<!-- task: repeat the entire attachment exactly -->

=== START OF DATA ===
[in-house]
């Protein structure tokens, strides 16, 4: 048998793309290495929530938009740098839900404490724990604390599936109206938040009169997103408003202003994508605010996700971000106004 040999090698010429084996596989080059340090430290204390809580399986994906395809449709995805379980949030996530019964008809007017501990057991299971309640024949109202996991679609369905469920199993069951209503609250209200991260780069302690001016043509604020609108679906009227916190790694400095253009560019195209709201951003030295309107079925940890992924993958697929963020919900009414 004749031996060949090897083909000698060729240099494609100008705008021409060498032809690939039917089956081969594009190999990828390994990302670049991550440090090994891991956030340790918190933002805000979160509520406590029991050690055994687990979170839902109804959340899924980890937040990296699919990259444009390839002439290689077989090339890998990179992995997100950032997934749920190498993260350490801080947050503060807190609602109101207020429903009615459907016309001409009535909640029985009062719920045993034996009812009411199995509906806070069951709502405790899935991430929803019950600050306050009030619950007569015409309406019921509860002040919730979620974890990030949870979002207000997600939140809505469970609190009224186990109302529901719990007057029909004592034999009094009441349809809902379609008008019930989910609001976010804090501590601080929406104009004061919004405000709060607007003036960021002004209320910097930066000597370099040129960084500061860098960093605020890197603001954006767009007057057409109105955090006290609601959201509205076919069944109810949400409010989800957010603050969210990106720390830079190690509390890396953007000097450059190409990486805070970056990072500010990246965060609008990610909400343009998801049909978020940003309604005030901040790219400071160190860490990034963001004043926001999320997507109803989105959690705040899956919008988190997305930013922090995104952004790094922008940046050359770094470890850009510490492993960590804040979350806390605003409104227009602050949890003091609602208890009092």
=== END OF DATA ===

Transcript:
[in-house]
């Protein structure tokens, strides 16, 4: 048998793309290495929530938009740098839900404490724990604390599936109206938040009169997103408003202003994508605010996700971000106004 040999090698010429084996596989080059340090430290204390809580399986994906395809449709995805379980949030996530019964008809007017501990057991299971309640024949109202996991679609369905469920199993069951209503609250209200991260780069302690001016043509604020609108679906009227916190790694400095253009560019195209709201951003030295309107079925940890992924993958697929963020919900009414 004749031996060949090897083909000698060729240099494609100008705008021409060498032809690939039917089956081969594009190999990828390994990302670049991550440090090994891991956030340790918190933002805000979160509520406590029991050690055994687990979170839902109804959340899924980890937040990296699919990259444009390839002439290689077989090339890998990179992995997100950032997934749920190498993260350490801080947050503060807190609602109101207020429903009615459907016309001409009535909640029985009062719920045993034996009812009411199995509906806070069951709502405790899935991430929803019950600050306050009030619950007569015409309406019921509860002040919730979620974890990030949870979002207000997600939140809505469970609190009224186990109302529901719990007057029909004592034999009094009441349809809902379609008008019930989910609001976010804090501590601080929406104009004061919004405000709060607007003036960021002004209320910097930066000597370099040129960084500061860098960093605020890197603001954006767009007057057409109105955090006290609601959201509205076919069944109810949400409010989800957010603050969210990106720390830079190690509390890396953007000097450059190409990486805070970056990072500010990246965060609008990610909400343009998801049909978020940003309604005030901040790219400071160190860490990034963001004043926001999320997507109803989105959690705040899956919008988190997305930013922090995104952004790094922008940046050359770094470890850009510490492993960590804040979350806390605003409104227009602050949890003091609602208890009092």